For the most part, you probably already know a lot about personal injury lawsuits as the average citizen. With so many people now holding those responsible accountable when they get injured, the discussion on personal injury is an ongoing one that comes up a lot more than it used to. Where things get tricky is understanding the terms and technical jargon used in these cases. One of the biggest questions asked is: what is the difference between liability and damages? According to the American Bar Association:
Every tort claim, regardless of its basis, whether intentional, negligence, or strict liability, has two basic issues—liability and damages.
With this in mind, you know that pretty much every personal injury case will involve both liability and damages. Here are a few things to help you get a better understanding of the two very different terms.
Liability is more relative to how the accident happened.
If you go see a personal injury attorney and they start talking about liability in your claim, there's no reason to feel confused. Basically, liability means fault or responsibility for the accident. Therefore, if your attorney says something like: The defendant has a liability to pay for your injuries. What that means is because the person was at fault for your injuries, it is their responsibility to cover your costs accrued.
In some situations, liability isn't as clear-cut. For example, you may know you were injured at a place of business, but who was liable for keeping you safe while there? Or was your injury the direct result of another customer's negligence?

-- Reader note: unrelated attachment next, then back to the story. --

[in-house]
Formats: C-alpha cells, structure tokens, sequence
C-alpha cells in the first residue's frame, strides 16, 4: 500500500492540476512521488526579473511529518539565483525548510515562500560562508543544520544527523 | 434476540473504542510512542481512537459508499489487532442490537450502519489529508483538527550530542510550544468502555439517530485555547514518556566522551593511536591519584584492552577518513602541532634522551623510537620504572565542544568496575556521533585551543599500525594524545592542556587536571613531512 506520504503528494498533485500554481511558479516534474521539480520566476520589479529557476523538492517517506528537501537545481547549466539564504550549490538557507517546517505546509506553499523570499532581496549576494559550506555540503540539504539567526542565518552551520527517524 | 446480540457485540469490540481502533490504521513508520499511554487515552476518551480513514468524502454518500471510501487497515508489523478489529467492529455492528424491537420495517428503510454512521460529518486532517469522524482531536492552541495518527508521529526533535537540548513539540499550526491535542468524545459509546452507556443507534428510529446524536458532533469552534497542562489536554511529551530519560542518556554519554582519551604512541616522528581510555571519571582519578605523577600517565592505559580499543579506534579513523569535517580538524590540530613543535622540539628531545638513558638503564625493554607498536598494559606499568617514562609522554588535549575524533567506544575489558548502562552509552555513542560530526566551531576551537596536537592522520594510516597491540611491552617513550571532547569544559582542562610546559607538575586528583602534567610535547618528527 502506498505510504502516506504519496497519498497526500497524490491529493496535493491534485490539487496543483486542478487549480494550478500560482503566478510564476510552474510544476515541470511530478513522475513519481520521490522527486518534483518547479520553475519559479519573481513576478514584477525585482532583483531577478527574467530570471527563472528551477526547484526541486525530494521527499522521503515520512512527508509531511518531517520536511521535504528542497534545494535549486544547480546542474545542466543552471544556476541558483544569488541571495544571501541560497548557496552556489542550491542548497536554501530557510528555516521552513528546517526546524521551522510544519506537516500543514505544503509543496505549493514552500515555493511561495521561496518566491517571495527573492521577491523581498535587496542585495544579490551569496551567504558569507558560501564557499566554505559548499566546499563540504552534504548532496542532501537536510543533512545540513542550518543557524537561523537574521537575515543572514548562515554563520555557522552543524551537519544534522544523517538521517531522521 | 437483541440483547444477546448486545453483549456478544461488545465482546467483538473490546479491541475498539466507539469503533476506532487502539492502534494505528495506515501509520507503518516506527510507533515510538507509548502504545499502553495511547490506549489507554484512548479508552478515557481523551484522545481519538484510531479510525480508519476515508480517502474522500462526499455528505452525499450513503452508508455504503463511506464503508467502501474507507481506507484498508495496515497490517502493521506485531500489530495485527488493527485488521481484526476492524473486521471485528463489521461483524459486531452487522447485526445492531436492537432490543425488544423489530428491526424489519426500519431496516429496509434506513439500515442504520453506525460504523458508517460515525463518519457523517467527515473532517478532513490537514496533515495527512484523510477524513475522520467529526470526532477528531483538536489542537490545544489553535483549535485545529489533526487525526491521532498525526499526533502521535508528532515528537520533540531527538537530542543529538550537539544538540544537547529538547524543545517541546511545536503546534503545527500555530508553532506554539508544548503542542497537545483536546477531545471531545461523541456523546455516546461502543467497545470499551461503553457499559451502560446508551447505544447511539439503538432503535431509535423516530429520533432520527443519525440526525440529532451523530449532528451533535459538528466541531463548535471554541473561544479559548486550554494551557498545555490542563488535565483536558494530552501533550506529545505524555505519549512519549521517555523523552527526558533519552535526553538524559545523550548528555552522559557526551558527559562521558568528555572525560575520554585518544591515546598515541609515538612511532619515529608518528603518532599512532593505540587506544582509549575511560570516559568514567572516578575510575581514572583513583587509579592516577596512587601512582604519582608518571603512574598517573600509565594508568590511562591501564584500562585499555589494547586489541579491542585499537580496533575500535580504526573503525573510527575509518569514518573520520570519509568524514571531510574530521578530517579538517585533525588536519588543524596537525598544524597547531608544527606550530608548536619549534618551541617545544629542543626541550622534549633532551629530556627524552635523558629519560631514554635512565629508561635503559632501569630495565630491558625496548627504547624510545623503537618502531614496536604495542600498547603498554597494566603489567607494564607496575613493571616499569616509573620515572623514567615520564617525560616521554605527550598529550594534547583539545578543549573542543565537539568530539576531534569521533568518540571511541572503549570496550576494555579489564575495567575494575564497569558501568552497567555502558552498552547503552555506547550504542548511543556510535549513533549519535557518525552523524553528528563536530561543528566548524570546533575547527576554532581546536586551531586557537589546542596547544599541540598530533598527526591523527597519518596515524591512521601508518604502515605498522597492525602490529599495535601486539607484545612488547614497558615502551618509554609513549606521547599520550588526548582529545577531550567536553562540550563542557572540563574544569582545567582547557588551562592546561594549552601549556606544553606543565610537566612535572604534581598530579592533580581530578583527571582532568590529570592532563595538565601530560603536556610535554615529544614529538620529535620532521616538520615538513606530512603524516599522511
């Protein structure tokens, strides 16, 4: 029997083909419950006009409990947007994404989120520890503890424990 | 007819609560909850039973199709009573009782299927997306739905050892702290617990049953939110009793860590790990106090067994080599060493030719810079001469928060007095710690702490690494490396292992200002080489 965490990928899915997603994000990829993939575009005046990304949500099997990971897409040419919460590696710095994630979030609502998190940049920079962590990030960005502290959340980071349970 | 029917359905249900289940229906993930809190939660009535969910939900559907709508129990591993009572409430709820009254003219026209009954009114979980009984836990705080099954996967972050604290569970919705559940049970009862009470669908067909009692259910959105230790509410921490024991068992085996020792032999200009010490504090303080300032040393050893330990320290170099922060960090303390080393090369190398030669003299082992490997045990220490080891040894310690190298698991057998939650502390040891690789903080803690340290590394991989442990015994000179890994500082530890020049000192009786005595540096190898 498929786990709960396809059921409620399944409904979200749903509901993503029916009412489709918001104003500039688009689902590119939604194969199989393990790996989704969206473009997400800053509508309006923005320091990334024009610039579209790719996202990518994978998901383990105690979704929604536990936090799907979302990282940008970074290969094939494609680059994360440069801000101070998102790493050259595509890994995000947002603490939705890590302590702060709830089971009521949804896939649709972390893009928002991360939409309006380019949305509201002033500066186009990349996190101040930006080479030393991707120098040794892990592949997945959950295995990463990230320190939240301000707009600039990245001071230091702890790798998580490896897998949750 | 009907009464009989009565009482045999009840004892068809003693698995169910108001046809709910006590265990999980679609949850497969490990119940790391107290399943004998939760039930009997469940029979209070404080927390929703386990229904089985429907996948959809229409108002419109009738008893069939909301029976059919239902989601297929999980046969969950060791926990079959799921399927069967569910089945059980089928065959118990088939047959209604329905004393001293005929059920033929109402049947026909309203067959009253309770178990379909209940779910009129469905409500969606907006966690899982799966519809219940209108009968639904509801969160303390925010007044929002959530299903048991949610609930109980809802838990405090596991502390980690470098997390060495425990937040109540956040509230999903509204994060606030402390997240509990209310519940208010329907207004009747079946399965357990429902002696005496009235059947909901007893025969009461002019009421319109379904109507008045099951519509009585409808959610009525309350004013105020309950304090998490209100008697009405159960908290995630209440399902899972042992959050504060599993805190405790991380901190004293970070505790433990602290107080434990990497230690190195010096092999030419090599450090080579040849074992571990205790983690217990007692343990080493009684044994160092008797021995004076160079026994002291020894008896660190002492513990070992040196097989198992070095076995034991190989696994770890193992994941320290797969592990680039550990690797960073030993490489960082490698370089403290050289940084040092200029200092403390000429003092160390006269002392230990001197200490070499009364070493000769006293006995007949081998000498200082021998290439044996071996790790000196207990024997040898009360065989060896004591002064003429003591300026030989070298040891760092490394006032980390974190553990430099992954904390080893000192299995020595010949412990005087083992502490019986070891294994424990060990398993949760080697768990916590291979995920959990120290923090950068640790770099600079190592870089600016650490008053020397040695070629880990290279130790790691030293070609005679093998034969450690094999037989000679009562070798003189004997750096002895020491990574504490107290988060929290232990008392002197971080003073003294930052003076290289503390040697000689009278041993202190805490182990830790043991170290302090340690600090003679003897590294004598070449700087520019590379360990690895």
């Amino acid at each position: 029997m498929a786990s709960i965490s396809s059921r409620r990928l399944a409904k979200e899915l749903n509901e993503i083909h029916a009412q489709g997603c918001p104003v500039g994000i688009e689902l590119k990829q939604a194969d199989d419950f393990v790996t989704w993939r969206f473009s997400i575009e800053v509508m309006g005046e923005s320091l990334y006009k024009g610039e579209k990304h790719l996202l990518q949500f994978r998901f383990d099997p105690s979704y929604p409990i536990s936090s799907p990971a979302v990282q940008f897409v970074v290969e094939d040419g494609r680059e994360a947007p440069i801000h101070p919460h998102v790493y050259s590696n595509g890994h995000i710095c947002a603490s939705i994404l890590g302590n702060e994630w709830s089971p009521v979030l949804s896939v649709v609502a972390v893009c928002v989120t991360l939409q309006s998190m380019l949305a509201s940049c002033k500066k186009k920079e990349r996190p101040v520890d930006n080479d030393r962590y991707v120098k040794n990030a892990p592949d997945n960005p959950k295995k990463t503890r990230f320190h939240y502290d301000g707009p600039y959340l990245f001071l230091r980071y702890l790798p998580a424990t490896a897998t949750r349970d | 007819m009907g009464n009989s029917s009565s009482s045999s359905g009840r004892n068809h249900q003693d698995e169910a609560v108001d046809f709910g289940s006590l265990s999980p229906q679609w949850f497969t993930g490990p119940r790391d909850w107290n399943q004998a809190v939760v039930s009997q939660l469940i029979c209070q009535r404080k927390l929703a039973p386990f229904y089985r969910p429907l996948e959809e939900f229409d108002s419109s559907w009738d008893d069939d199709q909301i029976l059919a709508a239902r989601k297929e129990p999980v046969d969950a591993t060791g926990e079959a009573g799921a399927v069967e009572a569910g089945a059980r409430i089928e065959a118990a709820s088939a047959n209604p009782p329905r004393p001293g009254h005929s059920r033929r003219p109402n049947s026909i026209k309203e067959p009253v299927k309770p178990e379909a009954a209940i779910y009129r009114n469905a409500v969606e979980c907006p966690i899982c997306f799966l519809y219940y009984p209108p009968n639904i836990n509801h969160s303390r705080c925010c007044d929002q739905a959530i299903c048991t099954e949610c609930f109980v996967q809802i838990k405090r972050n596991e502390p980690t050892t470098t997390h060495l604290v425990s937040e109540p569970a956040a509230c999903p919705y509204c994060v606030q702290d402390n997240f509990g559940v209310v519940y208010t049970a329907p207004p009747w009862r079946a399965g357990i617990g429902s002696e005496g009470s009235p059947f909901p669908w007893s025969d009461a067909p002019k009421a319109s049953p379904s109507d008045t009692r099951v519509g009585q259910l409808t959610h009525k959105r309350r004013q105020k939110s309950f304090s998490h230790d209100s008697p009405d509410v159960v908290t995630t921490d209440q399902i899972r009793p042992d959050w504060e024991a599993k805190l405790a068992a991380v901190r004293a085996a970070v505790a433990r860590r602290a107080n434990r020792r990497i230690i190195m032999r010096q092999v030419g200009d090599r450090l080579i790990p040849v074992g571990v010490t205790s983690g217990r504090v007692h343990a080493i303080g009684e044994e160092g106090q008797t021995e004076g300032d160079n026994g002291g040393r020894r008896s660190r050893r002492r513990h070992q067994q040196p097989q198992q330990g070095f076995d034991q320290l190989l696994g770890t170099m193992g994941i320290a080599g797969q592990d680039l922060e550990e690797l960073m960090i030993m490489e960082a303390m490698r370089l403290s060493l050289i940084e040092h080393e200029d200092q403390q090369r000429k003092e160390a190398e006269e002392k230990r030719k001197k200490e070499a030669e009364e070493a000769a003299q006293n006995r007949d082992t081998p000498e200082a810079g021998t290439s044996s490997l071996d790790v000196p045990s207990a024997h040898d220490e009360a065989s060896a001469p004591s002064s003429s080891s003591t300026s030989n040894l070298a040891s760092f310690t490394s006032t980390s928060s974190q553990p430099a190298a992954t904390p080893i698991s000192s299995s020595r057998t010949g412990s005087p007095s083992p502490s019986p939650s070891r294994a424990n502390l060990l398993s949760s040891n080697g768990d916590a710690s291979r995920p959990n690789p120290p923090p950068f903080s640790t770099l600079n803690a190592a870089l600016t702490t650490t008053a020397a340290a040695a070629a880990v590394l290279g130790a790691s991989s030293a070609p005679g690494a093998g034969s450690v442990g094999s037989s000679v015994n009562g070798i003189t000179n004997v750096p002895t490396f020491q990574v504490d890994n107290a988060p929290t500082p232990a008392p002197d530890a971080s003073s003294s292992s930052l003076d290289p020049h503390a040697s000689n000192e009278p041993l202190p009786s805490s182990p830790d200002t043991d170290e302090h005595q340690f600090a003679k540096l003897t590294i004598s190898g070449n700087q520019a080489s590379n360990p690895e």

Damages is a term more relative to what you suffered because of the accident.
Damages is a legal term used to describe what happened to you as a result of an accident. Damages could be both physical and emotional, and sometimes damages are purely financial. You may be dealing with damages like:
- lost wages and lost time from work
- loss of mobility and ongoing medical care
- emotional stress because of your injury or because of the accident
In any situation, the individual or entity who is found liable for the damages you have incurred is who you will be filing a suit against. Of course, in a personal injury claim, damages do have to be proven to one degree or another. For example, if you claim emotional distress as one of your damages, you have to find a way to give evidence that shows your emotional challenges since the accident.
For more information, contact your preferred personal injury attorney services.